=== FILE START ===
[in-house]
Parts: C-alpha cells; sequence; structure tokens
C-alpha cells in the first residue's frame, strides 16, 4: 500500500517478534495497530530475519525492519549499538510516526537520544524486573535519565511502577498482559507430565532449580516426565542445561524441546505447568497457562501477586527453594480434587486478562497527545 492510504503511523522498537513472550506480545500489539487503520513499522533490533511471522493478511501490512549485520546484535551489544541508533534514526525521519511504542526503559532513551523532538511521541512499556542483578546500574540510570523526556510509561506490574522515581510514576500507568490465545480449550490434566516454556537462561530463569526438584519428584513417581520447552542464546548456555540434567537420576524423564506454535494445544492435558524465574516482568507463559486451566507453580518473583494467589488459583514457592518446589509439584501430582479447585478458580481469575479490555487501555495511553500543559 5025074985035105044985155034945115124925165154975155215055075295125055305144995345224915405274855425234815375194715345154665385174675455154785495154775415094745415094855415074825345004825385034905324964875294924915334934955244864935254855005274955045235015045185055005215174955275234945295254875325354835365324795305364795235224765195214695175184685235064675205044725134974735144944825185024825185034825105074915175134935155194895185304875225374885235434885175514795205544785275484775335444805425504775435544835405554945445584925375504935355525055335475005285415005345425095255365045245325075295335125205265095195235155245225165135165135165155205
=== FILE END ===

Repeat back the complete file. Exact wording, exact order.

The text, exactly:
[in-house]
Parts: C-alpha cells; sequence; structure tokens
C-alpha cells in the first residue's frame, strides 16, 4: 500500500517478534495497530530475519525492519549499538510516526537520544524486573535519565511502577498482559507430565532449580516426565542445561524441546505447568497457562501477586527453594480434587486478562497527545 492510504503511523522498537513472550506480545500489539487503520513499522533490533511471522493478511501490512549485520546484535551489544541508533534514526525521519511504542526503559532513551523532538511521541512499556542483578546500574540510570523526556510509561506490574522515581510514576500507568490465545480449550490434566516454556537462561530463569526438584519428584513417581520447552542464546548456555540434567537420576524423564506454535494445544492435558524465574516482568507463559486451566507453580518473583494467589488459583514457592518446589509439584501430582479447585478458580481469575479490555487501555495511553500543559 5025074985035105044985155034945115124925165154975155215055075295125055305144995345224915405274855425234815375194715345154665385174675455154785495154775415094745415094855415074825345004825385034905324964875294924915334934955244864935254855005274955045235015045185055005215174955275234945295254875325354835365324795305364795235224765195214695175184685235064675205044725134974735144944825185024825185034825105074915175134935155194895185304875225374885235434885175514795205544785275484775335444805425504775435544835405554945445584925375504935355525055335475005285415005345425095255365045245325075295335125205265095195235155245225165135165135165155205